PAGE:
• Melanie McDonagh | What’s wrong with calling women… women?
  • Stephen Armstrong | Angus Deayton should never return to HIGNFY

Around the world: Sarkozy given year’s house arrest

Former French president Nicolas Sarkozy has been convicted and sentenced to a year of house arrest for illegal campaign financing of his unsuccessful 2012 re-election bid, six months after he was found guilty of corruption in a separate trial. Sarkozy, who spent nearly twice the legal limit on his failed bid for a second term in office, will be allowed to serve the sentence at home by wearing an electronic tag. He can appeal the decision, which would suspend the sentence. Read how the 66-year-old Right-winger pulled out all the stops in 2012 to try to fend off the ultimately victorious Socialist candidate, Francois Hollande.

Thursday big-read

Sir Bobby Robson ‘got his t— out for the lads’ – that empowered me

Gabby Logan is one of the most respected broadcasters in British sport

Credit: Andrew Timms

In an extract from the first anthology of women writing about football, Gabby Logan opens up about finding her voice in the beautiful game

Read the full story

Sport briefing: England squad – referee sexism row

Lots to get through from the world of football this evening. Fikayo Tomori, Ollie Watkins and Aaron Ramsdale have been recalled to the England squad as Harry Maguire and Trent Alexander-Arnold miss the World Cup qualifiers against Andorra and Hungary through injury. Mark Clattenburg, the former international football referee, has been criticised for saying that aspiring female officials have to make a choice between their future careers and having children. Donny van de Beek’s frustration with his lack of football at Manchester United boiled over last night after he was seen throwing his chewing gum in anger at the dug-out. Thom Gibbs analyses how the club’s victory over Villarreal was vintage Cristiano Ronaldo – with wayward passing and no tackles.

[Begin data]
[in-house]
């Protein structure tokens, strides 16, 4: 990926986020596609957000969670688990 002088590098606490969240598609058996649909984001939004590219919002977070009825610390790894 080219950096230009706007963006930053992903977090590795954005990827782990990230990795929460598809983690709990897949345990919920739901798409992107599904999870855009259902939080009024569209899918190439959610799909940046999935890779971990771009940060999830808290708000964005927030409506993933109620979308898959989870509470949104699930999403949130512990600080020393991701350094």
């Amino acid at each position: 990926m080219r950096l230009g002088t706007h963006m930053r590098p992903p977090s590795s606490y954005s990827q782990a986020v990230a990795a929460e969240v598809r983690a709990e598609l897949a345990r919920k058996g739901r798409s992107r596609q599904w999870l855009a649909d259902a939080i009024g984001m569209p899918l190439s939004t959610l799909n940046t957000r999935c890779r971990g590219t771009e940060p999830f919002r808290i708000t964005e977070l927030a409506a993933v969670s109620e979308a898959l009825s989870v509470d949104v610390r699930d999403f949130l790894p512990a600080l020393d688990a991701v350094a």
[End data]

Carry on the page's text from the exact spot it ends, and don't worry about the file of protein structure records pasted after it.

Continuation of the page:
Editor’s choice

  • ‘Geriatric millennial’ | Help! I’ve just turned 40 and don’t know what to wear
  • The false promise of artificial sweeteners | Are diet drinks making you gain weight?
  • Eyesores | The disastrous public art experiment that baffled 1970s Britain
  • Business briefing: Three rate rises expected next year

    Markets are bracing for three interest rate rises next year to stop runaway inflation as statisticians revealed the UK’s economic recovery was even faster than first thought. Investors have ramped up their bets on rises in borrowing costs and now expect the Bank of England’s base rate to return to its pre-pandemic level of 0.75pc by the end of 2022. Read how statisticians have been tweaking their estimates. This comes as empty supermarket shelves and queues at petrol stations sparked fears of 1970s-style stagflation. Russell Lynch and Tim Wallace analyse the key differences between now and that troubled decade.

    Tonight starts now

    Fifa 22, review | Much is made of player ratings in each edition of EA’s gaming behemoth but the recreation of their behaviour in matches has remained rather elusive. Here, then, is EA’s best attempt yet at contriving the kind of sequences you might see from your favourite mid-table Premier League winger as you watch Match of the Day. It is a more ‘realistic’ representation of the game but some off-field concerns remain.

    Three things for you

    • Watch | Don’t Exclude Me, BBC Two, 9pm and more of tonight’s TV
    • Podcast | Planet Normal: Robert Peston on identity politics
    • Play | Telegraph Puzzles offers today’s crossword, sudoko and more

    And finally… for this evening’s downtime

    Got the ‘worst cold ever’? | After the pandemic meant 18 months without our usual exposure to germs, an illness that we’d normally brush off is back with a vengeance. Alice Hall examines how so many have been struck down and reveals how to tackle a cold.